Opinion: On Teddy Balkind, by a hockey parent

Teddy Balkind playing hockey.

Teddy Balkind playing hockey.

Grace Duffield / Hearst Connecticut Media

Editor's Note: Since this story was published, Greenwich police have clarified the circumstances of Teddy Balkind's injury. Police say Balkind was upright and on his skates when an opposing player's leg was in the air and a skate hit his neck.

Whenever I go to the hockey rink to watch my son’s team play — a 14-year-old bantam, he plays in Danbury — I sit for a period in the other section, with the opposing team’s parents. I like to hear what they’re saying and how they’re responding to the ebb and flow. My friends think I’m crazy for doing this — it’s all partisan war in America these days — but it’s a way I’ve found to remind myself that their parents are just like our parents and their kids are just like our kids and, in the end, we all want the same thing: for our kids to have the experience, then emerge from it healthy, happy and sound.

You remember this whenever a kid goes down on the ice. Players take a knee. The coach shuffles out in street shoes. When we applaud as the kid gets up, as he or she almost always does, we are not applauding what happened but what didn’t. Hockey is a fast game, and the danger is always there.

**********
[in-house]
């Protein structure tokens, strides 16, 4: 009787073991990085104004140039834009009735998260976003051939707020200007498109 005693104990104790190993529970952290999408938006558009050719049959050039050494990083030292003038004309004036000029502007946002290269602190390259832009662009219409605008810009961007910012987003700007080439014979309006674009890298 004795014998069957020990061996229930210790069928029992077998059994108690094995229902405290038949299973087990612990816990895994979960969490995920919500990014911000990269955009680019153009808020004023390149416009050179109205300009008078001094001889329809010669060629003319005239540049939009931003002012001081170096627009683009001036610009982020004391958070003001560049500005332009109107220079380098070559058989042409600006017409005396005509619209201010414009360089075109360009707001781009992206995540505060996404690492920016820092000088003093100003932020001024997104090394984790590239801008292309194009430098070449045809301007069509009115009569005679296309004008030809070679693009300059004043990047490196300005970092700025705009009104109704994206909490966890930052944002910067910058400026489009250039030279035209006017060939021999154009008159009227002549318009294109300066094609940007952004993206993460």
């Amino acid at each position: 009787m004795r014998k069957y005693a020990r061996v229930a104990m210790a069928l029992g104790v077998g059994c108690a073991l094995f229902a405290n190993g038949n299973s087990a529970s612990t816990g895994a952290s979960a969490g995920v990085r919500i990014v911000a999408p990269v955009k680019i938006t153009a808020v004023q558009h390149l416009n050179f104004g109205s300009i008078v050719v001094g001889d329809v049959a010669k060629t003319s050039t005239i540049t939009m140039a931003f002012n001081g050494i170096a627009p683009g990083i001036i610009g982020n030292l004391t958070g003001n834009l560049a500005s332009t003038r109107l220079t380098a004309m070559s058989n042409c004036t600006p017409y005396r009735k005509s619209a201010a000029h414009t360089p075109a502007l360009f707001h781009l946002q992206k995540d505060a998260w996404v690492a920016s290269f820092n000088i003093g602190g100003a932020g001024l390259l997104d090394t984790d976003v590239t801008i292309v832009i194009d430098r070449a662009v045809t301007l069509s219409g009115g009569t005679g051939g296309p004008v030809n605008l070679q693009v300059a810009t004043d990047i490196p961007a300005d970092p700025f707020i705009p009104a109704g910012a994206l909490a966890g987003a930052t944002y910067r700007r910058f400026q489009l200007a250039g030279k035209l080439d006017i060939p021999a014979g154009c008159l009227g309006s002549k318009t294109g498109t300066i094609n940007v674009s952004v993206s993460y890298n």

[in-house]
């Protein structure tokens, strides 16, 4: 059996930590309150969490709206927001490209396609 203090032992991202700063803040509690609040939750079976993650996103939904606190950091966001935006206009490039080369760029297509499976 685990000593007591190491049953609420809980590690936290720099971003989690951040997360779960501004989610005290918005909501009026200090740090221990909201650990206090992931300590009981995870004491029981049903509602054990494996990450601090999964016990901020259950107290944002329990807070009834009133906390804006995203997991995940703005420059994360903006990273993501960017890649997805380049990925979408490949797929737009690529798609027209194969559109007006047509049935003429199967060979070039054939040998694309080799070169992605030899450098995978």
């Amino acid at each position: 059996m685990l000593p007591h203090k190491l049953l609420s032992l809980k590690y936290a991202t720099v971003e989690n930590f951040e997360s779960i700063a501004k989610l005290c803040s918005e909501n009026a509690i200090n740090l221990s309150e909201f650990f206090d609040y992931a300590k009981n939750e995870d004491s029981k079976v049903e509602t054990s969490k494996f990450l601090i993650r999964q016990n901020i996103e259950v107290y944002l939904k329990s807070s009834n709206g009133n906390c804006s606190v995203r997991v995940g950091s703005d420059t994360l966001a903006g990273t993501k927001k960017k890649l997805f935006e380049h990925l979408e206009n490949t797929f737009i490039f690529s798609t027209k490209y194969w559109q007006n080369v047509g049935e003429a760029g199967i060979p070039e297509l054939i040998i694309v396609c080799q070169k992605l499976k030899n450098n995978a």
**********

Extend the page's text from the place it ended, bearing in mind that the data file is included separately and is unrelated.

This all came to mind in the most painful way last week when the tragic news of Teddy Balkind tore through the hockey community. Teddy, a high school sophomore at St. Luke’s in New Canaan, was killed in a game at the Brunswick School in Greenwich. He’d fallen to the ice. A Brunswick player, unable to stop, accidentally hit his neck. Teddy was rushed to the hospital, where he died. If you read about him or look at his picture or the Instagram post of Teddy and his teammates at the New Canaan Winter Club celebrating their state championship, the beatific smile, the medal around his neck, you want to get into bed and stay there forever.

After any tragedy, the first thought is: What could have been done? Was he missing a piece of gear or breaking a rule? You hope the answer is yes, because it would let you off the hook. Not me. Not my kid. I would have done it differently, and it wouldn’t have happened.

Bull. Whether Teddy was wearing a neck guard or if it would have even made a difference — there are some kinds of accidents that no pad can prevent — I don’t know. Yes, every player should be required to wear a neck guard, but such talk lets you avoid the point: It could have happened to any of our kids, meaning it can happen to any of our kids. It was a freak accident, a lightning strike, but here’s the truth: No one is ever completely safe. And yet we let them play anyway. Because, well, take a second look at Teddy with his team and the medal.

We’ve become a little intolerant of risk in this country, but those who know, know you take your life into your hands every time you leave the house. The best you can do is hope and pray and remember, when tragedy does befall, as it always has and always will, that there really are no teams, there is no us and them and that, when it comes down to it, every kid out there is your kid.

That’s why hockey people from mite parents to NHL stars have been so affected by the tragedy of Teddy Balkind; why hockey families across the country have posted photos of sticks as a kind of memorial. It’s not just the danger we want to remember but the smile in the picture. Without the danger, there is no joy. It’s part of what makes life so sweet.

Rich Cohen of Ridgefield is the author of the book “Pee Wees: Confessions of a Hockey Parent,” published by Picador this month.